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Lonely road above Cwm Maethlon

It was dark when the 6:43 train left Machynlleth and only takes about 18 minutes to reach Aberdyfi. By 07:05 I required my head torch as it was still quite dark. The two things about this section  of the walk is that, not only do you walk away from the estuary but you also climb quite high. Nobody, if they followed your route would imagine that you are walking the Coastal path, but there is a good reason, the estuary road has few if any footpaths, with no verges.

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Looking south towards Borth across the Dovey estuary

I climbed high above Aberdyfi and the next  three miles was a delight, walking high along a small quiet tarmac road along Tyddynbriddell Hill    with commanding views down into Cwm Maetholon. I caught a glimpse down into the Dovey estuary with the lights of Borth twinkling in the distance.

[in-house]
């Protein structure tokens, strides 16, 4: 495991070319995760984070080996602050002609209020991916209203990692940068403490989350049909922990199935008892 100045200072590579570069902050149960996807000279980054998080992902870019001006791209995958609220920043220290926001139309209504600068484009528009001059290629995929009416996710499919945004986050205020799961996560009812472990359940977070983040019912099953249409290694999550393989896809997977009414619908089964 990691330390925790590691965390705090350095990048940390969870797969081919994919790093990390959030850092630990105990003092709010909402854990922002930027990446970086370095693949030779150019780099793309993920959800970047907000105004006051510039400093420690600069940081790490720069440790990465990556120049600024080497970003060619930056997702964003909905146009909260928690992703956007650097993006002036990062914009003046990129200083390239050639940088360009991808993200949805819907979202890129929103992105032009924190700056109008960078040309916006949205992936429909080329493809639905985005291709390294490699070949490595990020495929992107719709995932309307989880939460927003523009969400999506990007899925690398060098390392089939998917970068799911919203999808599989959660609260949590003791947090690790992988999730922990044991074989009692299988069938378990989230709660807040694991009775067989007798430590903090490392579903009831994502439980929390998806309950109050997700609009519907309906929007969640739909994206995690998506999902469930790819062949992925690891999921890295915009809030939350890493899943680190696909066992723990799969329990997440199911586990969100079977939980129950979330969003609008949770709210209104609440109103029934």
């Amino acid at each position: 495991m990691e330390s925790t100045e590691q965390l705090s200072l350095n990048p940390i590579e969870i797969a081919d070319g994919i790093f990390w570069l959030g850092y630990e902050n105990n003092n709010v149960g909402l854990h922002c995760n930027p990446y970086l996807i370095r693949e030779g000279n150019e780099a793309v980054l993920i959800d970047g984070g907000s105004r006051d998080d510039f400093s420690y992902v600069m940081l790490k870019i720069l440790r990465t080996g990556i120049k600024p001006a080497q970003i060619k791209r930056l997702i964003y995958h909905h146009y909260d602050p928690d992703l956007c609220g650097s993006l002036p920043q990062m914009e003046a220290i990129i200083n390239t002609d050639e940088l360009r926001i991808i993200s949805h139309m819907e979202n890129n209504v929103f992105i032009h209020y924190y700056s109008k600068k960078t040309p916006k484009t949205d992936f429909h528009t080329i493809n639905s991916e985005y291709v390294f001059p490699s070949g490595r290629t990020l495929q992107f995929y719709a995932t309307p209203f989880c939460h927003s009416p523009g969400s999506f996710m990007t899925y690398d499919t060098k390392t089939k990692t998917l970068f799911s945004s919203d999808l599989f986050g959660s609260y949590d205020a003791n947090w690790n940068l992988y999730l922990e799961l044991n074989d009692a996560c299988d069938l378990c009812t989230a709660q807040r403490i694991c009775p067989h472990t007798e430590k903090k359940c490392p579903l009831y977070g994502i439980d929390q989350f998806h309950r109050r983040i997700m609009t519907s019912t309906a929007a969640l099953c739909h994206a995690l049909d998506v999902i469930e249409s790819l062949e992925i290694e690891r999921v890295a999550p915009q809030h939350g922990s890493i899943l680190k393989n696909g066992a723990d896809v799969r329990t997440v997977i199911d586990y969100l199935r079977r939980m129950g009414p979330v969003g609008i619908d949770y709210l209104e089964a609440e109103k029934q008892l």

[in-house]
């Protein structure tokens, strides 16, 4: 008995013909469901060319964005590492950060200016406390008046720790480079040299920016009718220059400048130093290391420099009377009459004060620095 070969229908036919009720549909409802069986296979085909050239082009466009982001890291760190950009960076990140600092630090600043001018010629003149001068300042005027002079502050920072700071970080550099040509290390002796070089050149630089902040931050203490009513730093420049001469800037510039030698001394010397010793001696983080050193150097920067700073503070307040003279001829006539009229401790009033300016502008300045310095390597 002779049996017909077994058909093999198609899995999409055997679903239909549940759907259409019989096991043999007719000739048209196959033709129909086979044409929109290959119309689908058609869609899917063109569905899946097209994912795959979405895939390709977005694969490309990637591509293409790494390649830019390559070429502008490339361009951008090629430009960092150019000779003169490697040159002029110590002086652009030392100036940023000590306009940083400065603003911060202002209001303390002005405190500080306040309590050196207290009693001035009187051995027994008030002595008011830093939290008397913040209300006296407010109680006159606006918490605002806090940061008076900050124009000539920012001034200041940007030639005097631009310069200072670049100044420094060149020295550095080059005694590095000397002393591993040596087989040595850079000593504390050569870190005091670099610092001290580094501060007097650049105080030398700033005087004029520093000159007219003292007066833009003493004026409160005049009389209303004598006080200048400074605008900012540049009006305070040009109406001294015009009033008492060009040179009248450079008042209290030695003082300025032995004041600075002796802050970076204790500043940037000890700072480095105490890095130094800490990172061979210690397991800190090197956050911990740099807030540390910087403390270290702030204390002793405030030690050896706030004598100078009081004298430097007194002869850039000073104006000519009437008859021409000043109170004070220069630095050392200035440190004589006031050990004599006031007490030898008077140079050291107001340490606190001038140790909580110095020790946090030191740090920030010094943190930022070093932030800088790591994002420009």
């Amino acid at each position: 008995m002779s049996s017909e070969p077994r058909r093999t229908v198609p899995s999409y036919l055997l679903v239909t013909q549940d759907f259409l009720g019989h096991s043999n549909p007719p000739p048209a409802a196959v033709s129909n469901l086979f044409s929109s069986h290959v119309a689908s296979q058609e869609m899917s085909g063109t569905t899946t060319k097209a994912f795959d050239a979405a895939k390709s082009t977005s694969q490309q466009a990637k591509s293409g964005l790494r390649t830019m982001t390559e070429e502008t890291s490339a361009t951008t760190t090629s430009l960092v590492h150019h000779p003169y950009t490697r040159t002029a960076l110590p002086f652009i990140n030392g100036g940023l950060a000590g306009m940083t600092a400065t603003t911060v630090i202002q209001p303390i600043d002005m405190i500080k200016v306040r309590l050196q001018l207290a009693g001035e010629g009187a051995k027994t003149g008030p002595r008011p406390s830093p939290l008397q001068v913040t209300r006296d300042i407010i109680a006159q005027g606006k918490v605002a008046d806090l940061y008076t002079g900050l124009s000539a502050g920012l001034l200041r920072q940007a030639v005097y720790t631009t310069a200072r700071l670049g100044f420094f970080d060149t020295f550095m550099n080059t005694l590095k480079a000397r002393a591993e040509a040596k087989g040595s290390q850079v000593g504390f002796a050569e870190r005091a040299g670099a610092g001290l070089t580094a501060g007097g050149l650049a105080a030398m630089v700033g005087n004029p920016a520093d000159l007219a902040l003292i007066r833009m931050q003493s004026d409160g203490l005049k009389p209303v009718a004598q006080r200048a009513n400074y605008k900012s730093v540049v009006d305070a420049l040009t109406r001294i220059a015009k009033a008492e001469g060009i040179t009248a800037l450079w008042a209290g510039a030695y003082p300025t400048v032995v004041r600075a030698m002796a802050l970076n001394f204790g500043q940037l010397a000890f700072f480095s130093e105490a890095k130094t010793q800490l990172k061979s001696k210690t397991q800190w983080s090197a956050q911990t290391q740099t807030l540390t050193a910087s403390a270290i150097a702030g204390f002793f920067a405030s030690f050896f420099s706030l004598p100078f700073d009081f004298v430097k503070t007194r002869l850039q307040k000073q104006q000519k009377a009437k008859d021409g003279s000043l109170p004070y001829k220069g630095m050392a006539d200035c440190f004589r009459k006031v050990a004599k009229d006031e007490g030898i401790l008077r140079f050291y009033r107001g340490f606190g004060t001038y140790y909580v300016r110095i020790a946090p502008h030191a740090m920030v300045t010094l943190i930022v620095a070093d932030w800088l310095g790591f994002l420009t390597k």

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Looking towards Tarrenhendre and Tarren y Gesail

I was also afforded ever increasing views of Tarrenhendre and Tarren y Gesail, both displaying traces of alpenglow before the sun eventually rose. I had previously climbed these two hills on two seperate occassions some 6 and 8 years previously. They are both classified as HEWITTS (Hills in England, Wales and Ireland above Two-Thoousand feet).

The path eventually dropped down to the A493 and detoured off to the east. I donned my hi-vis vest and decided I would keep on the main road, there was no footpath, but the road was quiet. I passed through the small villages of Cwrt (pronounced  Curt) and Pennal.

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Looking down on Machynlleth

At Pennal, the path climbed up high again following forestry tracks, before emerging high above Machynlleth, where a steep descent brought me to the bridge over the river Dovey and the short walk to the railway station.

I managed the 12 mile walk in 4.25hrs

 

Distance today = 12 miles
Total distance =   1243 miles